We regularly hear stories about dogs doing heroic deeds. We know canines have instinctive skills at detecting danger to their people.

We regularly hear stories about dogs doing heroic deeds. We know canines have instinctive skills at detecting danger to their people.

We are amazed they can recognize the potential risk and then know what action to take. They persist in staying at the scene until their person is safe. They sometimes receive serious or fatal injuries themselves.

We rarely hear about cats being heroes who save lives and warn people of danger, yet there are many instances when a cat was equally as brave and heroic as dogs have been.

Cats may be limited by their smaller size, but their heroic deeds are equally as remarkable. Cats have saved people from fire, toxic fumes, snakes, dog attacks, low blood sugar, impending seizures and more.

A woman was paralyzed by a diabetic seizure and unable to move or even call out for help. Her cat roused her by pawing at her face, the woman uttered her son's name and the cat reacted by going to his room and waking him up from a sound sleep. Another cat named Mel-O, the pet of a 9-year-old diabetic child, persisted in pouncing on his chest to alert him to impending diabetic shock.
In Lansing, Mich., a man attempting sexual assault was attacking a 7-year-old girl. The child's pet cat jumped on the assailant and pummeled him vigorously enough that he was distracted and the girl was able to escape.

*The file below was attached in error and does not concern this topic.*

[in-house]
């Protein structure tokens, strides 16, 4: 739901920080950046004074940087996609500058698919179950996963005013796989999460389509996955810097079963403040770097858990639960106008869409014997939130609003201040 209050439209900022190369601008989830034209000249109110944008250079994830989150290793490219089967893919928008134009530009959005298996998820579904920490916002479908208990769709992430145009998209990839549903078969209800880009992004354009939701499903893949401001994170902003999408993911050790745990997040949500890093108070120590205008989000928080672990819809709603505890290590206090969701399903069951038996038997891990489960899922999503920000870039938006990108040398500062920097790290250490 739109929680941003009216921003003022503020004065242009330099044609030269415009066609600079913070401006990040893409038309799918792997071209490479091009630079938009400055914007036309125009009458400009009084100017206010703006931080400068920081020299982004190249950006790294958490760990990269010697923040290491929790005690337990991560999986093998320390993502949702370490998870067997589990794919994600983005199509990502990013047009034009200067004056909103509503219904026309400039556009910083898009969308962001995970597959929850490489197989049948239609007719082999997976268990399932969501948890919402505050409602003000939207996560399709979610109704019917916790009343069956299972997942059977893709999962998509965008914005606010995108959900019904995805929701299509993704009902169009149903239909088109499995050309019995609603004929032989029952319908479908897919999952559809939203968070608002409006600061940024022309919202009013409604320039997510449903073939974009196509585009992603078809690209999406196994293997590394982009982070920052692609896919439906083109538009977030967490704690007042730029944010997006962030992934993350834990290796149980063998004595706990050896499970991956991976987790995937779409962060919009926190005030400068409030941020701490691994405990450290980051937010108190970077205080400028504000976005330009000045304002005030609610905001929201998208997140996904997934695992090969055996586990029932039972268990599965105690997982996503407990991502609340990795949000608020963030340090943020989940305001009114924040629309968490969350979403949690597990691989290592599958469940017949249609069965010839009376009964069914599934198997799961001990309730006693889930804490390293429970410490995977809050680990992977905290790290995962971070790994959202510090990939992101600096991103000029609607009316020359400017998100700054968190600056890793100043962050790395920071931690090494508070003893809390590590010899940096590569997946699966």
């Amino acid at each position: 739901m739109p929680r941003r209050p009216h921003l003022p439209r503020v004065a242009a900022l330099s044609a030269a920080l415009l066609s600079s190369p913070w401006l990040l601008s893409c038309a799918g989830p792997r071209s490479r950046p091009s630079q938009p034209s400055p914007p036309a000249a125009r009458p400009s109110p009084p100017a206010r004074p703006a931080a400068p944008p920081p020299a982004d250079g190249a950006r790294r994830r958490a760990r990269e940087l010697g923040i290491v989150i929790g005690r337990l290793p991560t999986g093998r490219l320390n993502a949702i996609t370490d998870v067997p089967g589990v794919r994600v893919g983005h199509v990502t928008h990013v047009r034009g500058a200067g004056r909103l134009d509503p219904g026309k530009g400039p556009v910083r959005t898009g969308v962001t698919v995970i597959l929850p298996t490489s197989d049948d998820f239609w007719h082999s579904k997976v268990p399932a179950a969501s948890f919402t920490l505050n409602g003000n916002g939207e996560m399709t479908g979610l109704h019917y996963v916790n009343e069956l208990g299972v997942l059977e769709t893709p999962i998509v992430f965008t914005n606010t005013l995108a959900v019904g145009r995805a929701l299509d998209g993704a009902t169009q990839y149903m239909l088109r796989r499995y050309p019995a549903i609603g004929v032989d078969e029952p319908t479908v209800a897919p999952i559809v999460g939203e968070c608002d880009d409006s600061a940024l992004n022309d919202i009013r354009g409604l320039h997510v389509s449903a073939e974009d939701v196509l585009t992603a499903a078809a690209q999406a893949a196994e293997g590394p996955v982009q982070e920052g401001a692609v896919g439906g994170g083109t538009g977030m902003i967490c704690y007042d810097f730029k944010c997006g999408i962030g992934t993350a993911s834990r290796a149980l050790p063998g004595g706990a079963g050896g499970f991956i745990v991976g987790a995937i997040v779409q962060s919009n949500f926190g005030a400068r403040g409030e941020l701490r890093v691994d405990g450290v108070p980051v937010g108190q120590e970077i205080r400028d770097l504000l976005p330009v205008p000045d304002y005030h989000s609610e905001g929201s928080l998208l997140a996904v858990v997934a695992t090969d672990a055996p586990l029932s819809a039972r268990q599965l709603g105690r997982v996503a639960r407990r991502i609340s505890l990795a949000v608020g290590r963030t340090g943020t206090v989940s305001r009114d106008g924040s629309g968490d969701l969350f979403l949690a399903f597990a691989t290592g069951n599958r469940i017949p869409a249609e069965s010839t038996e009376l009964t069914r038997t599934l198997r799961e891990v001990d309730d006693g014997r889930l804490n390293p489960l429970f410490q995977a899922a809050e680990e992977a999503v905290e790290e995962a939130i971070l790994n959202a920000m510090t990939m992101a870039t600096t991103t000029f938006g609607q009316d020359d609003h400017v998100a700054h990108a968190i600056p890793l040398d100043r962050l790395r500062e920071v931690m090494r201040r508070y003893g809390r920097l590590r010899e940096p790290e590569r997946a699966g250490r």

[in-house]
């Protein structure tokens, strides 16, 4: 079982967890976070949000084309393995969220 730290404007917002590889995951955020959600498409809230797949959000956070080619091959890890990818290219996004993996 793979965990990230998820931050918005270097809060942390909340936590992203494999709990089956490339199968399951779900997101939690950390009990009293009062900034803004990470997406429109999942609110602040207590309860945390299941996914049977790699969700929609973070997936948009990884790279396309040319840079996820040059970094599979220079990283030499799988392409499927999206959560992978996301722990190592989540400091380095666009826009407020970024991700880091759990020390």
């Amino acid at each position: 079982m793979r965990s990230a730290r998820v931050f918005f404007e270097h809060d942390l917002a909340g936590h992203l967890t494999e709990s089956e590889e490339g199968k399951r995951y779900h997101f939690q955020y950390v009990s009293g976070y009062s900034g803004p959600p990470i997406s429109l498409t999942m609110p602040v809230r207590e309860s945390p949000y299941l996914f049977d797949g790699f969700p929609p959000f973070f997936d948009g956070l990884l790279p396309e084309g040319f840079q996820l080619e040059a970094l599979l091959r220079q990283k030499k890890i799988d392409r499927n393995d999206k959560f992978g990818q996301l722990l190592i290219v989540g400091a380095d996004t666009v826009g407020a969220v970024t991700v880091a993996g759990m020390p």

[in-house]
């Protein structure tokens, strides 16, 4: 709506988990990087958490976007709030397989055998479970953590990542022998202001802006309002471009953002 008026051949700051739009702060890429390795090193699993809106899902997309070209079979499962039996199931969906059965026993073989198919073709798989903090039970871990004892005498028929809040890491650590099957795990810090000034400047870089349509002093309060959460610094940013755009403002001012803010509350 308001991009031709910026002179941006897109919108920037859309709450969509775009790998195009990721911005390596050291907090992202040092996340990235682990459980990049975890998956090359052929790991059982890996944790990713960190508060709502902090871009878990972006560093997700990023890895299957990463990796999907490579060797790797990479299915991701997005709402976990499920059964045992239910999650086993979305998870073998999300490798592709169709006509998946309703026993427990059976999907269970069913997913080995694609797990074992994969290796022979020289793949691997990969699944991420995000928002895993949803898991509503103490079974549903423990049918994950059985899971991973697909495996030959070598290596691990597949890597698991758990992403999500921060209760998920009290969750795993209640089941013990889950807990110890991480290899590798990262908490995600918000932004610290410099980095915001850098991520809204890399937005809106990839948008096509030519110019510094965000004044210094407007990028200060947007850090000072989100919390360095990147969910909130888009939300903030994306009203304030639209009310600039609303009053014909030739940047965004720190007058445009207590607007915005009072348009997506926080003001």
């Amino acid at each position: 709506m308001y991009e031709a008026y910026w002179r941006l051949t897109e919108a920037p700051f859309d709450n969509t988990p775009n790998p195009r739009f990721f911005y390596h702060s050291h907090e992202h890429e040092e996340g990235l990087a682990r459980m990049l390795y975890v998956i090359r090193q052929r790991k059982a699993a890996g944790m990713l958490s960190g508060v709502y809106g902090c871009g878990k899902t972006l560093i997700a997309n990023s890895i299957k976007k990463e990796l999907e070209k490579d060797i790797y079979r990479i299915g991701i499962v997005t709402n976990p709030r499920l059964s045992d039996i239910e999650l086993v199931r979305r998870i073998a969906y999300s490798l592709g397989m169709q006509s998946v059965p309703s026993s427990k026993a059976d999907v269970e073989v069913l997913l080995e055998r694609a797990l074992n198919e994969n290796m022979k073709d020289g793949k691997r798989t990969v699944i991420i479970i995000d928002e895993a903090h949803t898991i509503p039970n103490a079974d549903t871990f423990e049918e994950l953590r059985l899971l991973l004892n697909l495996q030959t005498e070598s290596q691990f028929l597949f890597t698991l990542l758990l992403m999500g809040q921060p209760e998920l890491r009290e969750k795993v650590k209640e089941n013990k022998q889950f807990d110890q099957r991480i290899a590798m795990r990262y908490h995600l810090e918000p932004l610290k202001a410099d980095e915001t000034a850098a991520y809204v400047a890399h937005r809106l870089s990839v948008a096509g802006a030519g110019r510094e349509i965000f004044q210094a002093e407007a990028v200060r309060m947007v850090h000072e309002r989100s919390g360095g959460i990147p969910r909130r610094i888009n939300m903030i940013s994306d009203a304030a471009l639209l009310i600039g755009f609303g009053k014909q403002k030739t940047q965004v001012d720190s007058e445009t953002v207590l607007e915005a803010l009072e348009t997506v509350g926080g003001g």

The headline read, "Cat saves owner from bath death." The story tells of Sylvester, a cat credited with saving the life of his 90-year-old owner. Sylvester had always been very antisocial, so when he turned up at a neighbor's door meowing it caused some concern.

They telephoned and the phone was busy so they assumed all was well. Later, they noticed that the woman had not put her garbage bag out. This fact, combined with Sylvester's unusual visit, resulted in their decision to go to her house.
They called out and knocked, but got no response. The police broke into her house and discovered that she was stuck in the bath, hypothermic and barely responsive. Rescuers believe that she would not have survived much longer if it were not for the antisocial cat and the missing garbage bag.

Someday, maybe I will tell the story of my Aunt Nelly, who also was stuck in the bathtub and was rescued by firemen after her family was unable to get her out. Her cat was no help at all.

There is a cat in Alaska who alerts her family to the presence of bears. It was becoming risky to venture outdoors for fear of meeting up with bears that had been intruding into neighborhoods looking for a free meal. When the owner would prepare to go outside, if there was a bear in the area, KittyBaby would block the way.

He also would growl near the cat door flap if bears were around. When the owner returned home from work, if the cat was waiting at the end of the driveway, she knew that no bears were around. If the cat was not there, the woman stayed in her car until the cat came out when the coast was clear.
The owner said he had been trying to train the cat to call 911 and it is possible that the cat used the speed dial button to call for help.
Cats are wonderful pets. Not only do they add so much fun and joy into our lives, they also do incredible things to get us out of trouble and even save us from danger.

Anne Divine is a long time member of LAWS and has volunteered at Animal Control for 18 years. She can be reached at: adivine@kc.rr.com.